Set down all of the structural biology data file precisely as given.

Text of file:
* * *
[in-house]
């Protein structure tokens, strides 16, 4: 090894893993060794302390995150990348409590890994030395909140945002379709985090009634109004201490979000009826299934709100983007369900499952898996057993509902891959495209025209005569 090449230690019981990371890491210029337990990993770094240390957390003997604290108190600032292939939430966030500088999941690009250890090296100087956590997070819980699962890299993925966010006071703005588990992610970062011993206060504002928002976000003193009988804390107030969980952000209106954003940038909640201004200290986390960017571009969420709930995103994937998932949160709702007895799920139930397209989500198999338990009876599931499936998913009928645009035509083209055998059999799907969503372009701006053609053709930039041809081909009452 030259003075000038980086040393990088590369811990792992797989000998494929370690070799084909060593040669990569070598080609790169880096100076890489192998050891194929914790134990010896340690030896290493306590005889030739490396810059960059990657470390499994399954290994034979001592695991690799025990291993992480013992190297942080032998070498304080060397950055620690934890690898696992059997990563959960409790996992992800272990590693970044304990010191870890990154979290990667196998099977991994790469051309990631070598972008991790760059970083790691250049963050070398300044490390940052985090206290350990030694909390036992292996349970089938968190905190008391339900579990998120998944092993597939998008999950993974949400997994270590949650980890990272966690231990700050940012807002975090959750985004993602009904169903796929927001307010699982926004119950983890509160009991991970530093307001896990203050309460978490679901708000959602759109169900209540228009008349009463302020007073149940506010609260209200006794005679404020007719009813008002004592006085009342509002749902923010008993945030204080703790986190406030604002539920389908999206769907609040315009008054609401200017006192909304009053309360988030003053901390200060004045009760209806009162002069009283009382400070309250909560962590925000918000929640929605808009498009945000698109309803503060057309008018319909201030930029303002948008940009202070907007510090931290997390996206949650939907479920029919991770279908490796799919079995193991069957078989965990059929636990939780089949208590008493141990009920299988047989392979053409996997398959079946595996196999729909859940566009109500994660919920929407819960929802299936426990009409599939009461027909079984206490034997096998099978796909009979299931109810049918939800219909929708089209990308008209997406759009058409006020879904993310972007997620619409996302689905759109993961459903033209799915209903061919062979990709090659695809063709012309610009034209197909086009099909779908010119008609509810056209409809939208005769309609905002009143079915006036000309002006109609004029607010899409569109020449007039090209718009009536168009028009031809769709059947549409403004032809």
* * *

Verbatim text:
[in-house]
């Protein structure tokens, strides 16, 4: 090894893993060794302390995150990348409590890994030395909140945002379709985090009634109004201490979000009826299934709100983007369900499952898996057993509902891959495209025209005569 090449230690019981990371890491210029337990990993770094240390957390003997604290108190600032292939939430966030500088999941690009250890090296100087956590997070819980699962890299993925966010006071703005588990992610970062011993206060504002928002976000003193009988804390107030969980952000209106954003940038909640201004200290986390960017571009969420709930995103994937998932949160709702007895799920139930397209989500198999338990009876599931499936998913009928645009035509083209055998059999799907969503372009701006053609053709930039041809081909009452 030259003075000038980086040393990088590369811990792992797989000998494929370690070799084909060593040669990569070598080609790169880096100076890489192998050891194929914790134990010896340690030896290493306590005889030739490396810059960059990657470390499994399954290994034979001592695991690799025990291993992480013992190297942080032998070498304080060397950055620690934890690898696992059997990563959960409790996992992800272990590693970044304990010191870890990154979290990667196998099977991994790469051309990631070598972008991790760059970083790691250049963050070398300044490390940052985090206290350990030694909390036992292996349970089938968190905190008391339900579990998120998944092993597939998008999950993974949400997994270590949650980890990272966690231990700050940012807002975090959750985004993602009904169903796929927001307010699982926004119950983890509160009991991970530093307001896990203050309460978490679901708000959602759109169900209540228009008349009463302020007073149940506010609260209200006794005679404020007719009813008002004592006085009342509002749902923010008993945030204080703790986190406030604002539920389908999206769907609040315009008054609401200017006192909304009053309360988030003053901390200060004045009760209806009162002069009283009382400070309250909560962590925000918000929640929605808009498009945000698109309803503060057309008018319909201030930029303002948008940009202070907007510090931290997390996206949650939907479920029919991770279908490796799919079995193991069957078989965990059929636990939780089949208590008493141990009920299988047989392979053409996997398959079946595996196999729909859940566009109500994660919920929407819960929802299936426990009409599939009461027909079984206490034997096998099978796909009979299931109810049918939800219909929708089209990308008209997406759009058409006020879904993310972007997620619409996302689905759109993961459903033209799915209903061919062979990709090659695809063709012309610009034209197909086009099909779908010119008609509810056209409809939208005769309609905002009143079915006036000309002006109609004029607010899409569109020449007039090209718009009536168009028009031809769709059947549409403004032809």